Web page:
“We’re not blaming the mental health professionals involved. I think they were trying to do the best they could in terms of the mentality of the time, but it happened to do harm in many cases.”
Indigenous incarceration rates in psychiatric hospitals are still disproportionate to their proportion of the population, which must be addressed if an apology is to be accepted, said Rosen.
“If people still benefit from these sorts of practices and they still have jobs in long-term mental institutions because of persistence in some quarters of these historic practices, an apology may be perceived as having a hollow ring.”
While a great deal of expert advice has been sought, all the psychiatric professions can do is offer an apology. It is up to the victims and descendants to hear this apology and choose to accept if for healing and forgiveness, he said.
An apology would signal that these practices including mistreatment and misunderstanding were no longer acceptable and would not be tolerated by the profession.
“Let’s make sure that the message is out there that these practices are mostly historic but we don’t want them to break out again.”
Historically, Rosen said indigenous people and families diagnosed with mental illnesses had been traumatised not only by the experience of colonisation, but by the hands of mental health services.
“The mental health professions under the state departments of mental health really took charge of Aboriginal lives a lot more than they did of other people’s lives,” he said.
He called upon all of the psychiatric professions, including mental health nurses, psychiatrists, psychologists and social workers, to acknowledge their role in contributing to this double colonisation of indigenous people.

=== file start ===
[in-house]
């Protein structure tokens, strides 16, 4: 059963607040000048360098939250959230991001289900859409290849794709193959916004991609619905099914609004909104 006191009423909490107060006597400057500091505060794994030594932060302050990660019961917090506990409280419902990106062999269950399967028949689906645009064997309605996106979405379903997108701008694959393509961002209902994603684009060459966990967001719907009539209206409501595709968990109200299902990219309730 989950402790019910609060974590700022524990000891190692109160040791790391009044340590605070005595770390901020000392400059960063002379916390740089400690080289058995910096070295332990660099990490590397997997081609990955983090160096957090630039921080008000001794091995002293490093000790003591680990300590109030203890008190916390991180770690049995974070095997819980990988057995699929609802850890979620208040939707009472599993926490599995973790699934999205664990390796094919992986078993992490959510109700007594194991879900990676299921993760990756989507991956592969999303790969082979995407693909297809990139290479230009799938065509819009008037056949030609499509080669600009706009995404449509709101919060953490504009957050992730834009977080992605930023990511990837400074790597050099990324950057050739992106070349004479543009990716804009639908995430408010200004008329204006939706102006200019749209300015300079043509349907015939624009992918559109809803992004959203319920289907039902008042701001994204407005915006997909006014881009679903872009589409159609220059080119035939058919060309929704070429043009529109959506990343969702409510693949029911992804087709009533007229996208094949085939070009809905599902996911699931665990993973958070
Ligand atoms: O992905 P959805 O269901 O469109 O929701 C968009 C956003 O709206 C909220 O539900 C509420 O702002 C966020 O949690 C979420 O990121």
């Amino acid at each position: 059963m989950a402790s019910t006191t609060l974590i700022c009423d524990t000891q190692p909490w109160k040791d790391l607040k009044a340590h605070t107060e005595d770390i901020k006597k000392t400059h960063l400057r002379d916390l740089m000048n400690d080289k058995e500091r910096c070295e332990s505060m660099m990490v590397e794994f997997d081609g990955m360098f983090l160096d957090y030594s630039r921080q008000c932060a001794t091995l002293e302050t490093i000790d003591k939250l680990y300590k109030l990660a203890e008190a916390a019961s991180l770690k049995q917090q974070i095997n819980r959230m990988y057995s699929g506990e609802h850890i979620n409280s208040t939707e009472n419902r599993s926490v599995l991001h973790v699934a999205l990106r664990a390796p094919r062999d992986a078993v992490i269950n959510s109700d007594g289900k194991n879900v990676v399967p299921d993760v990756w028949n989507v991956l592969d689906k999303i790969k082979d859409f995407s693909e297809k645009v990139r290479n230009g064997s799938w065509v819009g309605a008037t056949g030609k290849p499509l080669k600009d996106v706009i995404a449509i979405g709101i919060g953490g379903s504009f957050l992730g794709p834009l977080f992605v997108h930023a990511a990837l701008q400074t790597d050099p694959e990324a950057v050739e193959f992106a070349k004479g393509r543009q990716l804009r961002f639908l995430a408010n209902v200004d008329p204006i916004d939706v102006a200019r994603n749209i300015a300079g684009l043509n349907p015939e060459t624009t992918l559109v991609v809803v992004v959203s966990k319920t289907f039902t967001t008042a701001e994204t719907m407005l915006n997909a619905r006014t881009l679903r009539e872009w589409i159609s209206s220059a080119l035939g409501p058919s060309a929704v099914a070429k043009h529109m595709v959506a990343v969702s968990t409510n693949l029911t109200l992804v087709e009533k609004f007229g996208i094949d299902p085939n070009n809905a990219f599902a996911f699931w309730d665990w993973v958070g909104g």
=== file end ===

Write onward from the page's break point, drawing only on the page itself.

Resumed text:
“Indigenous people with a mental illness have been dispossessed twice by both the colonising society and by psychiatric professionals and institutions of their rights to culturally appropriate and clinically effective mental health care.
“It is timely that our habitual practices and presumptions of ownership of their lives are strongly challenged at last by indigenous people living with psychiatric diagnoses and illnesses. Evidence is emerging that many traditional cultural healing practices can contribute to recovery and better outcomes.”
Rosen said there was a long history of the misinterpretation of cultural states as pathological ones.
“There is a lot of hurt that is stored up from those experiences; experiences of being incarcerated for long periods in mental hospitals; having your frustration considered as pathological or a disturbed personality; or your bereavement as pathologised depression.”
Psychiatric practices in the past had been insensitive to Aboriginal suffering, mistreating grief as depression and spiritual experience as psychosis or schizophrenia.
Rosen said there had no specific apology by the mental health professionals or the state departments for their disproportionate incarceration in mental health institutions, practices which contributed to their removal from family and culture.
Extracts from draft apology for consideration by the Mental Health Professionals’ Association of Australia.
Over many years, psychiatric professionals have dominated the lives of people with mental illnesses. We have been responsible for their forced separation and disconnection from their families; incarceration in remote regions; their being humiliated, stigmatised and sequestered as moral lepers; the loss of their identities as people, denying them their human rights, their dignity and entitlement to full membership as citizens. Mental health professionals have become their officially anointed custodians –– “for their own good”. We have inadvertently broken their spirits, disempowered them, alienated them from their kin, and in many instances de-skilled them and depleted community knowledge of how to look after their own.
- We apologise to the Aboriginal and Torres Strait Islands peoples, cultures so much older than ours in human history.